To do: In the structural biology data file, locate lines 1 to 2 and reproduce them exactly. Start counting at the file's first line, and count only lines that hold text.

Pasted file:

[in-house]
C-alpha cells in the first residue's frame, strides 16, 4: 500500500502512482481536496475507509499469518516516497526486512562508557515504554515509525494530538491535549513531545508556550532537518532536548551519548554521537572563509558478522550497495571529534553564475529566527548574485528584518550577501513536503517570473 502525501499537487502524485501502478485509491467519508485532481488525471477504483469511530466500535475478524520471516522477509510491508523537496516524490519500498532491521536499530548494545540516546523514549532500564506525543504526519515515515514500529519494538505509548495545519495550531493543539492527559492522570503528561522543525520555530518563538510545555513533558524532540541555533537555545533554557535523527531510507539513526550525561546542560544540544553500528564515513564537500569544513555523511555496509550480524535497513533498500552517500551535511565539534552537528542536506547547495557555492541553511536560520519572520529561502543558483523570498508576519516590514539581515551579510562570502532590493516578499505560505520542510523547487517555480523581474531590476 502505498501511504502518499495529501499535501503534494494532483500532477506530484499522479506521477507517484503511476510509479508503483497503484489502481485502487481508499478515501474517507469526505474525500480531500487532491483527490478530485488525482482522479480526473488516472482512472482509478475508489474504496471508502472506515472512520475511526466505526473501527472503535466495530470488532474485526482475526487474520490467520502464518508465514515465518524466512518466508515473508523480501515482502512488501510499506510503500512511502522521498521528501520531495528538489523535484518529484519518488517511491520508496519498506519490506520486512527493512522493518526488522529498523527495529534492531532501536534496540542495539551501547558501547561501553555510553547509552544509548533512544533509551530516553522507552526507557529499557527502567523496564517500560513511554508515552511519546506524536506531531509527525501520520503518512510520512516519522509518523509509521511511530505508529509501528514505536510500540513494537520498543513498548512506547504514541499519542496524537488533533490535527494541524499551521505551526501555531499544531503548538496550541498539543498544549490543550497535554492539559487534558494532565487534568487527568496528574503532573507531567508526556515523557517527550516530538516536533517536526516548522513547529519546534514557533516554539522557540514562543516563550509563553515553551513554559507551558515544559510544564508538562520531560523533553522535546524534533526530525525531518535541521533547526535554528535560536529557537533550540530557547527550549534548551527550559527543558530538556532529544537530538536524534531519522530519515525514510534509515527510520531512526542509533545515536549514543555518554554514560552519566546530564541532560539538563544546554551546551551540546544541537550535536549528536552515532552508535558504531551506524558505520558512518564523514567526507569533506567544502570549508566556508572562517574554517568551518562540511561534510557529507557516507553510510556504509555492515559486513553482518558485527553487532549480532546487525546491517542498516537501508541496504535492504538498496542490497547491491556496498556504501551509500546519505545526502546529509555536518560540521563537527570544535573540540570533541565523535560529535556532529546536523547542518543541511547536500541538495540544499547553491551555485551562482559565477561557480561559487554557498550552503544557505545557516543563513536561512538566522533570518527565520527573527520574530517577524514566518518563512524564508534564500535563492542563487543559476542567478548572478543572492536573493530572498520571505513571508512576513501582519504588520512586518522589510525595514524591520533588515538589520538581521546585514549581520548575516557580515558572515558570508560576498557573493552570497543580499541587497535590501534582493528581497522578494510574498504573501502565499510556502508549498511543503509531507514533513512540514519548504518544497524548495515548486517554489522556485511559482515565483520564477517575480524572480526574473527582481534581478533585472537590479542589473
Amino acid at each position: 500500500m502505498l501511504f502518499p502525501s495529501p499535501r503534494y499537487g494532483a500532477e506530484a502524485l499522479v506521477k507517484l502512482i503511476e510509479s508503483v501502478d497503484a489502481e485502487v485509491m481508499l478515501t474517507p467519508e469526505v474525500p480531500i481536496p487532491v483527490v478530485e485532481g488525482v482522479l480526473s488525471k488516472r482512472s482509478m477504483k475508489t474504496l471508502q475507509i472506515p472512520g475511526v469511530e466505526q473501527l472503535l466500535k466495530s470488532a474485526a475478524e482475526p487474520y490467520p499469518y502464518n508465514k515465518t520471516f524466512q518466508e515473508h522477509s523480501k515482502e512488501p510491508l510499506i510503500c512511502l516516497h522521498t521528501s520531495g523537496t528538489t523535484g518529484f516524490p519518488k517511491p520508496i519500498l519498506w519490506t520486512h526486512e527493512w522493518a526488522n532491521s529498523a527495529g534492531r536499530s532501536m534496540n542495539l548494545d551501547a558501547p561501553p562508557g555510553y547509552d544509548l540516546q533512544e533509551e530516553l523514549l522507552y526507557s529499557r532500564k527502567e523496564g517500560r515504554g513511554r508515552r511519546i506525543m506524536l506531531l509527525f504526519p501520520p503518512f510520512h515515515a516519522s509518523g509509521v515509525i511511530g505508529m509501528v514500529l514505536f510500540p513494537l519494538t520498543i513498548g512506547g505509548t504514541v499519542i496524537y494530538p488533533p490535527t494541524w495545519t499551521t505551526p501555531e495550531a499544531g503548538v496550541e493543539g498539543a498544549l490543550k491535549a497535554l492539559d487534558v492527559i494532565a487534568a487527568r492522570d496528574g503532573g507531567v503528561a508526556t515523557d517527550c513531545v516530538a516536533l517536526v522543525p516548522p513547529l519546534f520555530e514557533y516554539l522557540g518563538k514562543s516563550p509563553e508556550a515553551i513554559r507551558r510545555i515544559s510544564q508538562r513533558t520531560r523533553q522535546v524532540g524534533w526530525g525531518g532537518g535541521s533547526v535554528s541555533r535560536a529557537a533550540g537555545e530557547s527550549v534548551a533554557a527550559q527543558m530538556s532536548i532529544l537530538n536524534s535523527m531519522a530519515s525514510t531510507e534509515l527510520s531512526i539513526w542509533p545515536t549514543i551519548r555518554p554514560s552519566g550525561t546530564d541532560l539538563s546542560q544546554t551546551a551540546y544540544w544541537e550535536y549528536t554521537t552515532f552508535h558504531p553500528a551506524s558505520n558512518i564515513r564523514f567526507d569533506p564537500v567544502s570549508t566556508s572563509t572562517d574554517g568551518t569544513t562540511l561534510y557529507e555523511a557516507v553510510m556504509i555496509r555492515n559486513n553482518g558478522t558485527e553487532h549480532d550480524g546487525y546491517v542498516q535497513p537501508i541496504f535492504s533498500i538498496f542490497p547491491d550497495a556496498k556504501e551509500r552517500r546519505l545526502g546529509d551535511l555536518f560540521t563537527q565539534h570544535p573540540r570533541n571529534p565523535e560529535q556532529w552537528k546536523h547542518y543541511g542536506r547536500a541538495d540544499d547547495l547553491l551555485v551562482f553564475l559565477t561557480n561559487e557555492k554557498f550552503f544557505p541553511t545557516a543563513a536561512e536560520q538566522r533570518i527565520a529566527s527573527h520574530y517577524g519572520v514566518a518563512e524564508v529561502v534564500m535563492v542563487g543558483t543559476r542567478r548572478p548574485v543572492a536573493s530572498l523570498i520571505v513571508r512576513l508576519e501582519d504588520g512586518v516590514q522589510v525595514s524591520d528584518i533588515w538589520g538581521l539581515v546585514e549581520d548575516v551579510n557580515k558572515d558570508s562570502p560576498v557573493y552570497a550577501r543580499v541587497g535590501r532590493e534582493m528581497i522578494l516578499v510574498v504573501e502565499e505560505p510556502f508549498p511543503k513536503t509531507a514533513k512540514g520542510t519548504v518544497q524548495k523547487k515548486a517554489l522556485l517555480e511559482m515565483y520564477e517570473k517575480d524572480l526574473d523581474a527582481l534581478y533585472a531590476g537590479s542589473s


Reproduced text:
[in-house]
C-alpha cells in the first residue's frame, strides 16, 4: 500500500502512482481536496475507509499469518516516497526486512562508557515504554515509525494530538491535549513531545508556550532537518532536548551519548554521537572563509558478522550497495571529534553564475529566527548574485528584518550577501513536503517570473 502525501499537487502524485501502478485509491467519508485532481488525471477504483469511530466500535475478524520471516522477509510491508523537496516524490519500498532491521536499530548494545540516546523514549532500564506525543504526519515515515514500529519494538505509548495545519495550531493543539492527559492522570503528561522543525520555530518563538510545555513533558524532540541555533537555545533554557535523527531510507539513526550525561546542560544540544553500528564515513564537500569544513555523511555496509550480524535497513533498500552517500551535511565539534552537528542536506547547495557555492541553511536560520519572520529561502543558483523570498508576519516590514539581515551579510562570502532590493516578499505560505520542510523547487517555480523581474531590476 502505498501511504502518499495529501499535501503534494494532483500532477506530484499522479506521477507517484503511476510509479508503483497503484489502481485502487481508499478515501474517507469526505474525500480531500487532491483527490478530485488525482482522479480526473488516472482512472482509478475508489474504496471508502472506515472512520475511526466505526473501527472503535466495530470488532474485526482475526487474520490467520502464518508465514515465518524466512518466508515473508523480501515482502512488501510499506510503500512511502522521498521528501520531495528538489523535484518529484519518488517511491520508496519498506519490506520486512527493512522493518526488522529498523527495529534492531532501536534496540542495539551501547558501547561501553555510553547509552544509548533512544533509551530516553522507552526507557529499557527502567523496564517500560513511554508515552511519546506524536506531531509527525501520520503518512510520512516519522509518523509509521511511530505508529509501528514505536510500540513494537520498543513498548512506547504514541499519542496524537488533533490535527494541524499551521505551526501555531499544531503548538496550541498539543498544549490543550497535554492539559487534558494532565487534568487527568496528574503532573507531567508526556515523557517527550516530538516536533517536526516548522513547529519546534514557533516554539522557540514562543516563550509563553515553551513554559507551558515544559510544564508538562520531560523533553522535546524534533526530525525531518535541521533547526535554528535560536529557537533550540530557547527550549534548551527550559527543558530538556532529544537530538536524534531519522530519515525514510534509515527510520531512526542509533545515536549514543555518554554514560552519566546530564541532560539538563544546554551546551551540546544541537550535536549528536552515532552508535558504531551506524558505520558512518564523514567526507569533506567544502570549508566556508572562517574554517568551518562540511561534510557529507557516507553510510556504509555492515559486513553482518558485527553487532549480532546487525546491517542498516537501508541496504535492504538498496542490497547491491556496498556504501551509500546519505545526502546529509555536518560540521563537527570544535573540540570533541565523535560529535556532529546536523547542518543541511547536500541538495540544499547553491551555485551562482559565477561557480561559487554557498550552503544557505545557516543563513536561512538566522533570518527565520527573527520574530517577524514566518518563512524564508534564500535563492542563487543559476542567478548572478543572492536573493530572498520571505513571508512576513501582519504588520512586518522589510525595514524591520533588515538589520538581521546585514549581520548575516557580515558572515558570508560576498557573493552570497543580499541587497535590501534582493528581497522578494510574498504573501502565499510556502508549498511543503509531507514533513512540514519548504518544497524548495515548486517554489522556485511559482515565483520564477517575480524572480526574473527582481534581478533585472537590479542589473